McCann is still an ok player. Adding his framing runs to his WAR on BBREF (which doesn’t include framing), he was worth, total, about 2.9 WAR in 2014 and 2.6 WAR in 2015. So a WAR a tick above 2 is a safe bet for 2016, and maybe he’ll still be around 2 in 2017 – the level of a league-average player. Which is to say that league-average is about the best we’re likely to get from McCann, so it’s the best we’re likely to get from a Yankee catcher, until and unless Sanchez grabs the job.
And Sanchez is probably as good as McCann now: the projections on BBREF and Fangraphs predict a .727 to .745 OPS for Sanchez’s rookie season. That’s about the same as McCann’s OPS’s in his two Yankee years: .692 and .756. The difference is that low-mid .700s is McCann’s likely ceiling (as a 32 year-old in decline), but Sanchez’s likely floor (as a 23 year-old rookie).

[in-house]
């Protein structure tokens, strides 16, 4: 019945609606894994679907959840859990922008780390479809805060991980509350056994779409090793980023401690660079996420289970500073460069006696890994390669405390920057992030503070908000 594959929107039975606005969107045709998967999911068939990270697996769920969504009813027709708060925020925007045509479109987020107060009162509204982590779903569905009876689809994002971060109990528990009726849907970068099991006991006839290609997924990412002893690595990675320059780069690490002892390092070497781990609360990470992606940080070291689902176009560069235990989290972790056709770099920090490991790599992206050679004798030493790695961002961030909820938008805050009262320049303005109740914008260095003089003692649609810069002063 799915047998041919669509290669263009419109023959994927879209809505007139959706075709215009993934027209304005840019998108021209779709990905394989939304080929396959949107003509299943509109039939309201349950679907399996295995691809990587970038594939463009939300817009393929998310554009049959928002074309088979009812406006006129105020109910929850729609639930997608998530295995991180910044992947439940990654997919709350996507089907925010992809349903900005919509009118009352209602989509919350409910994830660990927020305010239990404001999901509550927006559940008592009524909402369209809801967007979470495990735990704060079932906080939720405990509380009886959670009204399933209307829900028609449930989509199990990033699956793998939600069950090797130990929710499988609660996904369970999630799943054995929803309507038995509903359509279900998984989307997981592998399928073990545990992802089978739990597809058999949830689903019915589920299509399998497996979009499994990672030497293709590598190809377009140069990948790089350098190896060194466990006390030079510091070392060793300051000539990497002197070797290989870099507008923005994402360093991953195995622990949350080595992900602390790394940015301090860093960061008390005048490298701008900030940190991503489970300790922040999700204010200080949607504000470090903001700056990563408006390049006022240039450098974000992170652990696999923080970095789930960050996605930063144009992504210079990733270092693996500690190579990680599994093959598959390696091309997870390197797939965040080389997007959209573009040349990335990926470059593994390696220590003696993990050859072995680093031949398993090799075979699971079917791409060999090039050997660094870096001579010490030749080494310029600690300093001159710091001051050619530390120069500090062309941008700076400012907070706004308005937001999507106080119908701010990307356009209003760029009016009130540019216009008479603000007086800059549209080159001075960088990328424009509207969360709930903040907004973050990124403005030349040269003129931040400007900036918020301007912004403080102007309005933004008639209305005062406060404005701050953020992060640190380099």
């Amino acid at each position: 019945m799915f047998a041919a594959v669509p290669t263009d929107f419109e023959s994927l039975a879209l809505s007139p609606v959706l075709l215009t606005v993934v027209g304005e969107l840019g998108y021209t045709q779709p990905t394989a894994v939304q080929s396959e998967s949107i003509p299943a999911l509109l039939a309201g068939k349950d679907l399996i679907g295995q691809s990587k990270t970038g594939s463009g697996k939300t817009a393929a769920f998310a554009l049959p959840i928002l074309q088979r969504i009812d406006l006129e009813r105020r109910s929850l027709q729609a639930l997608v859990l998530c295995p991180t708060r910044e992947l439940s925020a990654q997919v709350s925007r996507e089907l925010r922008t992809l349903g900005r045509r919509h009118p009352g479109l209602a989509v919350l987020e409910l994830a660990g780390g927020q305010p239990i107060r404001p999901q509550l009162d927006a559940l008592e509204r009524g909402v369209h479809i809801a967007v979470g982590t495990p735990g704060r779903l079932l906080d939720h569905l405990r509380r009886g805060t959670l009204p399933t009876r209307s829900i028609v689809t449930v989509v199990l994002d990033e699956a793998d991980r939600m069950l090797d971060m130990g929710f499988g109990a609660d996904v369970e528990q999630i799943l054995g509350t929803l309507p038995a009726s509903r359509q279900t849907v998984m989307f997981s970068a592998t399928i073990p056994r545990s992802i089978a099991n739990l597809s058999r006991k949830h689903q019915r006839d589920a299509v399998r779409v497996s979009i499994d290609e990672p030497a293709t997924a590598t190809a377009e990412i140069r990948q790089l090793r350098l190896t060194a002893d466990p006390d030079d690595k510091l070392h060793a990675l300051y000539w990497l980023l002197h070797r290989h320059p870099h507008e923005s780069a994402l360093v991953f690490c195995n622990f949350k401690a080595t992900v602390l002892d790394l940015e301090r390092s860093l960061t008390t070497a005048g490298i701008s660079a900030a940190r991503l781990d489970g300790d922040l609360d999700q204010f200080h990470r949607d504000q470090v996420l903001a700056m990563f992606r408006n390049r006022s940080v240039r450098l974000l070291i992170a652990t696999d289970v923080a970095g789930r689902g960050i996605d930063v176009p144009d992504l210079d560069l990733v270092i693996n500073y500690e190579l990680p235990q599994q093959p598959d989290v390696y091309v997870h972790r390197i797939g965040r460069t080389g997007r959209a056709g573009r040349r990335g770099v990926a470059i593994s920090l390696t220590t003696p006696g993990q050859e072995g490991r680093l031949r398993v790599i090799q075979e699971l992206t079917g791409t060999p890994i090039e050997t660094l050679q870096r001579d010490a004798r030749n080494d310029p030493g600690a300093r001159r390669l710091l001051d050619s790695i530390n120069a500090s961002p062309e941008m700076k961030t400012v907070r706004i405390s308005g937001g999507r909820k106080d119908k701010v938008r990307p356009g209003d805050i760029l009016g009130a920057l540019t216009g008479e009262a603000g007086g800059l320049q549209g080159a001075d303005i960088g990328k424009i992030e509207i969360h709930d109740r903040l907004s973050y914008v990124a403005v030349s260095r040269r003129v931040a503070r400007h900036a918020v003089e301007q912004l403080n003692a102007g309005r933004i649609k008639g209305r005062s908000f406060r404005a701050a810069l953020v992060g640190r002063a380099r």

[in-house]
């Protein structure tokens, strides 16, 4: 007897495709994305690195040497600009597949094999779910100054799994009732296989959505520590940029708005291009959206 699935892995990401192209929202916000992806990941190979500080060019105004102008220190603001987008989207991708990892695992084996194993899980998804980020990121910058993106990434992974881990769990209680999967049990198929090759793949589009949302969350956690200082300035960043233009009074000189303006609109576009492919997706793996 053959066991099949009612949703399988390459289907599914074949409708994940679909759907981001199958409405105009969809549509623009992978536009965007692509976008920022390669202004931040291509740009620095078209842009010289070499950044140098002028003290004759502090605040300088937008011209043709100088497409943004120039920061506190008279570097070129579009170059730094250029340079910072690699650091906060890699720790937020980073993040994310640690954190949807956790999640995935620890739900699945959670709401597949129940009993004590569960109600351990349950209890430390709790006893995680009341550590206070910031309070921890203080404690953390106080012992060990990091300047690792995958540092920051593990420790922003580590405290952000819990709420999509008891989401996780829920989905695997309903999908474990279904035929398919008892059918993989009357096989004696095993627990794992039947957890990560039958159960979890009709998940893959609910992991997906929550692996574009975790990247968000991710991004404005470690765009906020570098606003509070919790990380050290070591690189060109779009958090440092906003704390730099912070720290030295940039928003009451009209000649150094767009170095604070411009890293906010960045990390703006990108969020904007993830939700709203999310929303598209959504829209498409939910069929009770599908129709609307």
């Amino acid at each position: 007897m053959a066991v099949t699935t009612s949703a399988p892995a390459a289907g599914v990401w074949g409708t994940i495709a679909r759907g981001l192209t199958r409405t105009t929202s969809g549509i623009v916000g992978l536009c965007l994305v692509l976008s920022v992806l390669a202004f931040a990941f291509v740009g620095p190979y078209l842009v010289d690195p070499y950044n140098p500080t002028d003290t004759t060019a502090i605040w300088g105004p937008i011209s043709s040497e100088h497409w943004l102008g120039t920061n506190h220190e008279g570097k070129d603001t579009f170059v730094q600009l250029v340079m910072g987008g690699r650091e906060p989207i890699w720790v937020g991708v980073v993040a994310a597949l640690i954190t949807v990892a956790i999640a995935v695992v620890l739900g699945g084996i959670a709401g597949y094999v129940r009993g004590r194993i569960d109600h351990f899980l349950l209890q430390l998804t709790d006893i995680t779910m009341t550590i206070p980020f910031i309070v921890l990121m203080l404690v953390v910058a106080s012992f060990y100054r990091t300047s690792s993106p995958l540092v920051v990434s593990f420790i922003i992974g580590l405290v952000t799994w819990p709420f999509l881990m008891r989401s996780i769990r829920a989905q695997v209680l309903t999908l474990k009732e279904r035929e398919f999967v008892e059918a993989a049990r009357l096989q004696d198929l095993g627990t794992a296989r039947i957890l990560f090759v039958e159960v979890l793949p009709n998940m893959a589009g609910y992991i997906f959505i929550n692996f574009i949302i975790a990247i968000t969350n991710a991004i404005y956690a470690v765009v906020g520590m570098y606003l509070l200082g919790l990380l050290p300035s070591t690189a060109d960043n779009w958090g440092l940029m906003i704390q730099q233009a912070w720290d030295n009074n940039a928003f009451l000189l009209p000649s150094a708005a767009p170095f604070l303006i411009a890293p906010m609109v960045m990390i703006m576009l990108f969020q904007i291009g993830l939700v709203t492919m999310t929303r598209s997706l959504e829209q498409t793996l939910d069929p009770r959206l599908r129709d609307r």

So McCann’s fate in 2016 and maybe 2017 is pretty clear: he’ll hover around league-average performance, with rapid decline likely sometime during his remaining three years under contract. The question is when and whether it becomes clear that a league-average catcher already in decline is holding back playing time from a youngster with a lot more potential to help the team.